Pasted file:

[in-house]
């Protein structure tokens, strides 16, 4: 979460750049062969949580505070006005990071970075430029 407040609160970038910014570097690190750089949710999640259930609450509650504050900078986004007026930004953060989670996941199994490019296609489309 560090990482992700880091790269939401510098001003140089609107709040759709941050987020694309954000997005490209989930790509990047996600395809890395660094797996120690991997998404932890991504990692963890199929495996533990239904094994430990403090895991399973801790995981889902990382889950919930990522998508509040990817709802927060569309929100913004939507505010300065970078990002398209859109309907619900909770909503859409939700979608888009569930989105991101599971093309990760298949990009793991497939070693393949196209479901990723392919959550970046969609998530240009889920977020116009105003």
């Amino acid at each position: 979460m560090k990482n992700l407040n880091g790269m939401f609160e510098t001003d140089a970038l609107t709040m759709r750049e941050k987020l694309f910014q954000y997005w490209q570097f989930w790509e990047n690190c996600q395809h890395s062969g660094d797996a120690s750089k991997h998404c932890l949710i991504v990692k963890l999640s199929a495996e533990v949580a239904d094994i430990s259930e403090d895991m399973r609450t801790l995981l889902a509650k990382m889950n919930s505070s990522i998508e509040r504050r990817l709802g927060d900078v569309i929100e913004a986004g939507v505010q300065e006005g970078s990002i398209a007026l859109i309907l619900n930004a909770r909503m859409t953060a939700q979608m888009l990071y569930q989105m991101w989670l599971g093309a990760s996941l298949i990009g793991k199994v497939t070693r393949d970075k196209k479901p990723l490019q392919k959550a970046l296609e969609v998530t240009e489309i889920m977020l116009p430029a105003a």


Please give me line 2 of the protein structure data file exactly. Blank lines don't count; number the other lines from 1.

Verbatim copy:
């Protein structure tokens, strides 16, 4: 979460750049062969949580505070006005990071970075430029 407040609160970038910014570097690190750089949710999640259930609450509650504050900078986004007026930004953060989670996941199994490019296609489309 560090990482992700880091790269939401510098001003140089609107709040759709941050987020694309954000997005490209989930790509990047996600395809890395660094797996120690991997998404932890991504990692963890199929495996533990239904094994430990403090895991399973801790995981889902990382889950919930990522998508509040990817709802927060569309929100913004939507505010300065970078990002398209859109309907619900909770909503859409939700979608888009569930989105991101599971093309990760298949990009793991497939070693393949196209479901990723392919959550970046969609998530240009889920977020116009105003």